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DOCKET NO. A-3427-04T43427-04T4








Submitted March 14, 2006 - Decided May 15, 2006

Before Judges Axelrad and Sabatino.

On appeal from the Superior Court of New Jersey, Law Division, Warren County, Indictment No. 03-04-0133.

Yvonne Smith Segars, Public Defender, attorney for appellant (William Welaj, Designated Counsel, of counsel and on the brief).

Thomas S. Ferguson, Warren County Prosecutor, attorney for respondent (Tara J. Kirkendall, Assistant Prosecutor, of counsel and on the brief).


After a one-day bench trial in December 2004, appellant Tyrone Henry was convicted of third-degree aggravated assault, in violation of N.J.S.A. 2C:12-1b(7). Three other counts of the indictment charging defendant with various drug-related offenses were dismissed. The trial judge sentenced appellant to a five-year prison term.

On appeal, defendant principally contends that he was deprived of his constitutional right to a jury trial, without sufficient inquiry being made of him and his counsel before the court accepted his oral request for a bench trial on the first morning of trial. We agree, and remand for a plenary hearing on the voluntariness of, and the reasons for, defendant's attempted waiver of his constitutional right to a jury.


The legal issues before us arise out of an encounter between defendant and his female acquaintance, Heather Hanson, on December 20, 2002 in Phillipsburg, New Jersey. Hanson and her son lived in an apartment in Phillipsburg, where defendant at times would sleep over. Hanson and defendant had dinner together that evening. After dinner they had an argument because defendant, who had been drinking that day, wanted to go out and drive Hanson's car. Hanson opposed defendant's request, causing him to become upset and leave Hanson's apartment.

After leaving the apartment, defendant repeatedly called Hanson's home and cell phones, calls which she did not answer because she allegedly was on pain medication and did not hear the phones ring. Defendant decided to return to the apartment.

Defendant returned to Hanson's apartment in the early morning hours on December 21. By that time, Hanson was in her bedroom asleep, as was Hanson's son who was in his own bedroom. Jameel Stevens, a mutual friend of defendant and Hanson, was also present in the apartment. Defendant and Hanson argued in her bedroom about her failure to answer his calls, prompting defendant to grab her cell phone. The parties struggled over possession of the phone, and it broke. Hanson left her bedroom and asked Stevens if he could repair her phone. Stevens told her that he could not fix it. Hanson returned to her bedroom.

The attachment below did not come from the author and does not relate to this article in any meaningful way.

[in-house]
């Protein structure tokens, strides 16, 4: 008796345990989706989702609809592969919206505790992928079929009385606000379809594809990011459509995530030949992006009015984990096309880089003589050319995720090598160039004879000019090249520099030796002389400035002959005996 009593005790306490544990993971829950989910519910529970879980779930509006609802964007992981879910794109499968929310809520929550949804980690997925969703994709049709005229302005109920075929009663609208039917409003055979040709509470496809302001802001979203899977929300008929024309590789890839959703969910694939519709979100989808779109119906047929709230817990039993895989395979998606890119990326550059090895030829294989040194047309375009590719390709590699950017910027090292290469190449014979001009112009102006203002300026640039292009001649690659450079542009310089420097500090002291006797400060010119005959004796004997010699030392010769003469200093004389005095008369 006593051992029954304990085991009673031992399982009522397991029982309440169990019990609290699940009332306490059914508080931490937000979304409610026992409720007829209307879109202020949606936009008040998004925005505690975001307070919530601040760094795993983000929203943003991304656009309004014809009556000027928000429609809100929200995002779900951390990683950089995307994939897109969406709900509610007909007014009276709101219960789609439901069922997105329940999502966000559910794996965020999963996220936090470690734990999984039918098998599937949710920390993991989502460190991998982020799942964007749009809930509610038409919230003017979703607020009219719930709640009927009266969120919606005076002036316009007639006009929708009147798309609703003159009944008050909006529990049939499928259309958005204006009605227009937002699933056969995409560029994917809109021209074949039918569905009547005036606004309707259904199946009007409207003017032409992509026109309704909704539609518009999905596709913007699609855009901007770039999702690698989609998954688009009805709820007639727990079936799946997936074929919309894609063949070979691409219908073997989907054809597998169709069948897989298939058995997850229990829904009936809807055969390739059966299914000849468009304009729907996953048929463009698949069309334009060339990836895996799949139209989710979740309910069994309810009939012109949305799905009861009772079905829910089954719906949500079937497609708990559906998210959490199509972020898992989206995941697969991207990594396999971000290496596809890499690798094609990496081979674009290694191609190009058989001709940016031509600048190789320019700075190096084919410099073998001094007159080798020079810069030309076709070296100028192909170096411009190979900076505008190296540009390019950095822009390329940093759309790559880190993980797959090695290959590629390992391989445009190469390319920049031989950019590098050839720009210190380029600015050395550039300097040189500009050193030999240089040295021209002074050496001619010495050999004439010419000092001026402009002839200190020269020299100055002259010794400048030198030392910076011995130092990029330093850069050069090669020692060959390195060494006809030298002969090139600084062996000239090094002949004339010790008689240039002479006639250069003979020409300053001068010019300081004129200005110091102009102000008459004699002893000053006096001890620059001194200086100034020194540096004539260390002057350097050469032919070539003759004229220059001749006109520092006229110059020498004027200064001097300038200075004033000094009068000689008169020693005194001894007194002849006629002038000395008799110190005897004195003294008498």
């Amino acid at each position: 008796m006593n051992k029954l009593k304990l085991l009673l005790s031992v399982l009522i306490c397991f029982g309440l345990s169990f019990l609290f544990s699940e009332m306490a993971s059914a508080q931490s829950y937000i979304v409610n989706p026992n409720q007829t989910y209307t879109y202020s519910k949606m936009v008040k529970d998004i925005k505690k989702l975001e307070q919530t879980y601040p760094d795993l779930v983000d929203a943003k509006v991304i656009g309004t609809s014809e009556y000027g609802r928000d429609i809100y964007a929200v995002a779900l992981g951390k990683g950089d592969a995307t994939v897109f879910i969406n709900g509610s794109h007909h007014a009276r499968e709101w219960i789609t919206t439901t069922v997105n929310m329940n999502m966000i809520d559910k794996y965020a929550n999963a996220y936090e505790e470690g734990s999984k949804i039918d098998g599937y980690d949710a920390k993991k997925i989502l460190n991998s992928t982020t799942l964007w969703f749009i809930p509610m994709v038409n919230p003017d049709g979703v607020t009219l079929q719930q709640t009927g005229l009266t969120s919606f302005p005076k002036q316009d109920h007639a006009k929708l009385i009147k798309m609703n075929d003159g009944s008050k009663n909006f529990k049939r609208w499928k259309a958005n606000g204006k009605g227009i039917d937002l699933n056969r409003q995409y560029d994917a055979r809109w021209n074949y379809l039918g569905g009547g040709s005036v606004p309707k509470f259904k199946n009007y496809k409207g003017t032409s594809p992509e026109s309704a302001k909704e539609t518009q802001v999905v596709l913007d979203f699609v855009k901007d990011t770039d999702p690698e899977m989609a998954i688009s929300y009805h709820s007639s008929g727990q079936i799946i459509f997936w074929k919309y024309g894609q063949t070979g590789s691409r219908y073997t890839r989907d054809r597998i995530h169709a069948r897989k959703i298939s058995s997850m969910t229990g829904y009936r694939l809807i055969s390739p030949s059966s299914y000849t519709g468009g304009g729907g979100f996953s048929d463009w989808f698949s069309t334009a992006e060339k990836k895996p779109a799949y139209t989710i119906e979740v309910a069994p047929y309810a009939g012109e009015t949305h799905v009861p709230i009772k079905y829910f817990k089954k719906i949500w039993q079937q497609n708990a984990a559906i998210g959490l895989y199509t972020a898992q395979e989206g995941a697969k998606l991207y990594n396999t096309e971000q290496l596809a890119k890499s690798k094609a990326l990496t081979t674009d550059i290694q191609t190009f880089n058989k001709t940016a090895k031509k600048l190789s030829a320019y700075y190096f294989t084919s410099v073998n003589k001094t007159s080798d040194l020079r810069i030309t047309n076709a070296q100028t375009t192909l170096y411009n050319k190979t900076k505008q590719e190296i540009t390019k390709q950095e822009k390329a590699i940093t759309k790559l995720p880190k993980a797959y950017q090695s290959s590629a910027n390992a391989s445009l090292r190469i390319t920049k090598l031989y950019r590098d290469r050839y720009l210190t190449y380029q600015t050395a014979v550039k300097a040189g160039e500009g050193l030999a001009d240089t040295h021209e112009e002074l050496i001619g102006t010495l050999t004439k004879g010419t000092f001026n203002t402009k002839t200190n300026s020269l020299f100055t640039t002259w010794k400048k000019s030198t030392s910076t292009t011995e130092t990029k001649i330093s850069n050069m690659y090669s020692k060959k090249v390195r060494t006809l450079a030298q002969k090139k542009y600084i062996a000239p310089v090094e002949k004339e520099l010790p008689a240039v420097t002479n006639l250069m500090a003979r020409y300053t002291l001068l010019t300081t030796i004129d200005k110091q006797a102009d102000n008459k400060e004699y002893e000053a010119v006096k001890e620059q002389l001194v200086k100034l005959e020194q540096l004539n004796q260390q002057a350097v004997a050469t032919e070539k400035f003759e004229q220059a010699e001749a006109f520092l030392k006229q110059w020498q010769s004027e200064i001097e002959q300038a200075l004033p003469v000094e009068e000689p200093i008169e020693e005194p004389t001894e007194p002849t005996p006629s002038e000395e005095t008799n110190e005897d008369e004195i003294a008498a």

The accounts of the trial witnesses substantially vary at this point. Hanson contends that, without provocation, defendant struck her in the face when she returned to the bedroom. Defendant contends that Hanson was the aggressor, "stunning" him with a punch in the face and continuing to throw "wild punches." Defendant alleges that in the course of trying to block Hanson's punches, he swung his right arm and caught Hanson with it in the face, causing her to fall to the floor face down. Defendant further claimed that he helped Hanson off the floor and assisted her into the bathroom. Hanson lost consciousness for a short period of time, and awoke on the bathroom floor with blood on her face.

The police soon arrived and arrested defendant, who had remained at the scene. Hanson was taken to a local hospital, where she was treated for a broken nose and contusions around her eye. Neither Hanson nor defendant sustained any medically-documented injuries to their hands.

Defendant was subsequently indicted for aggravated assault and also for various other offenses. Defendant did not deny striking Hanson, but contended that he had acted in self-defense. During pre-trial motions, the trial judge dismissed all charges against defendant except the count for aggravated assault.